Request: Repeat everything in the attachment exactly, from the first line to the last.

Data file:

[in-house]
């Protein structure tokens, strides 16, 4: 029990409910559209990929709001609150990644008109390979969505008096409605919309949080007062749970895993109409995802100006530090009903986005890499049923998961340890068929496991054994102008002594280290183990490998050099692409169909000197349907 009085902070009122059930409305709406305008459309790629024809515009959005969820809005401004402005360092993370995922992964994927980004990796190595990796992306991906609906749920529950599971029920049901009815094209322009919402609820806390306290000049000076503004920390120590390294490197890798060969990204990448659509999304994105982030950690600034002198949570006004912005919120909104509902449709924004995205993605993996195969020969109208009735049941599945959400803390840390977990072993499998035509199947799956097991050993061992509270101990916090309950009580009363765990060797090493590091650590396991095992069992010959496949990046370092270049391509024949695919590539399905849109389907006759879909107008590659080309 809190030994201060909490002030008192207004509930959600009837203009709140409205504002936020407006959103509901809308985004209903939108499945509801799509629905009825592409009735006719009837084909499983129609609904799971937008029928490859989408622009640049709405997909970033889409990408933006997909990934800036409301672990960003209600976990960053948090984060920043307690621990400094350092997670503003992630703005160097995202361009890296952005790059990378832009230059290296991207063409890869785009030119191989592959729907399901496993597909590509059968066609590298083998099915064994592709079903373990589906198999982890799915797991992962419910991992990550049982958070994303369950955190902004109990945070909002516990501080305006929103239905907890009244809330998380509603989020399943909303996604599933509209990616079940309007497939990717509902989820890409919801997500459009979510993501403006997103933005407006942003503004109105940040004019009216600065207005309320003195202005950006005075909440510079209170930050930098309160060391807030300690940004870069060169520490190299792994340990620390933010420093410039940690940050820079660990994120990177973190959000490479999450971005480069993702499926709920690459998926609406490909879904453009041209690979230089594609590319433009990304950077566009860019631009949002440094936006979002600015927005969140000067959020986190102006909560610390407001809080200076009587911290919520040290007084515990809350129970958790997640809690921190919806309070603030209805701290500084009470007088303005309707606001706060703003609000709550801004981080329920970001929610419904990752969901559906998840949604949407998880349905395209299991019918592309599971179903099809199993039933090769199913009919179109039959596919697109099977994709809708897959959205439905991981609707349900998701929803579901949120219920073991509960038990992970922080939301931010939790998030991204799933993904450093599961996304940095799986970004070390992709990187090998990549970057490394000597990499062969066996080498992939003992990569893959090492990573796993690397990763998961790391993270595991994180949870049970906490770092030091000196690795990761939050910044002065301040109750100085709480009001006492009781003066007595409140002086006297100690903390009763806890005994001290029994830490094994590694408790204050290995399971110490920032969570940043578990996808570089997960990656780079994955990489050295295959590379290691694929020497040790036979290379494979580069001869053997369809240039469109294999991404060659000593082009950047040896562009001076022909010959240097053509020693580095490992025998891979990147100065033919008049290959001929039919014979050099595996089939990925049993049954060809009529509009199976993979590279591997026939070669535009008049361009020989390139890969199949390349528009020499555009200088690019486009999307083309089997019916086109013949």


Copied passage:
[in-house]
């Protein structure tokens, strides 16, 4: 029990409910559209990929709001609150990644008109390979969505008096409605919309949080007062749970895993109409995802100006530090009903986005890499049923998961340890068929496991054994102008002594280290183990490998050099692409169909000197349907 009085902070009122059930409305709406305008459309790629024809515009959005969820809005401004402005360092993370995922992964994927980004990796190595990796992306991906609906749920529950599971029920049901009815094209322009919402609820806390306290000049000076503004920390120590390294490197890798060969990204990448659509999304994105982030950690600034002198949570006004912005919120909104509902449709924004995205993605993996195969020969109208009735049941599945959400803390840390977990072993499998035509199947799956097991050993061992509270101990916090309950009580009363765990060797090493590091650590396991095992069992010959496949990046370092270049391509024949695919590539399905849109389907006759879909107008590659080309 809190030994201060909490002030008192207004509930959600009837203009709140409205504002936020407006959103509901809308985004209903939108499945509801799509629905009825592409009735006719009837084909499983129609609904799971937008029928490859989408622009640049709405997909970033889409990408933006997909990934800036409301672990960003209600976990960053948090984060920043307690621990400094350092997670503003992630703005160097995202361009890296952005790059990378832009230059290296991207063409890869785009030119191989592959729907399901496993597909590509059968066609590298083998099915064994592709079903373990589906198999982890799915797991992962419910991992990550049982958070994303369950955190902004109990945070909002516990501080305006929103239905907890009244809330998380509603989020399943909303996604599933509209990616079940309007497939990717509902989820890409919801997500459009979510993501403006997103933005407006942003503004109105940040004019009216600065207005309320003195202005950006005075909440510079209170930050930098309160060391807030300690940004870069060169520490190299792994340990620390933010420093410039940690940050820079660990994120990177973190959000490479999450971005480069993702499926709920690459998926609406490909879904453009041209690979230089594609590319433009990304950077566009860019631009949002440094936006979002600015927005969140000067959020986190102006909560610390407001809080200076009587911290919520040290007084515990809350129970958790997640809690921190919806309070603030209805701290500084009470007088303005309707606001706060703003609000709550801004981080329920970001929610419904990752969901559906998840949604949407998880349905395209299991019918592309599971179903099809199993039933090769199913009919179109039959596919697109099977994709809708897959959205439905991981609707349900998701929803579901949120219920073991509960038990992970922080939301931010939790998030991204799933993904450093599961996304940095799986970004070390992709990187090998990549970057490394000597990499062969066996080498992939003992990569893959090492990573796993690397990763998961790391993270595991994180949870049970906490770092030091000196690795990761939050910044002065301040109750100085709480009001006492009781003066007595409140002086006297100690903390009763806890005994001290029994830490094994590694408790204050290995399971110490920032969570940043578990996808570089997960990656780079994955990489050295295959590379290691694929020497040790036979290379494979580069001869053997369809240039469109294999991404060659000593082009950047040896562009001076022909010959240097053509020693580095490992025998891979990147100065033919008049290959001929039919014979050099595996089939990925049993049954060809009529509009199976993979590279591997026939070669535009008049361009020989390139890969199949390349528009020499555009200088690019486009999307083309089997019916086109013949």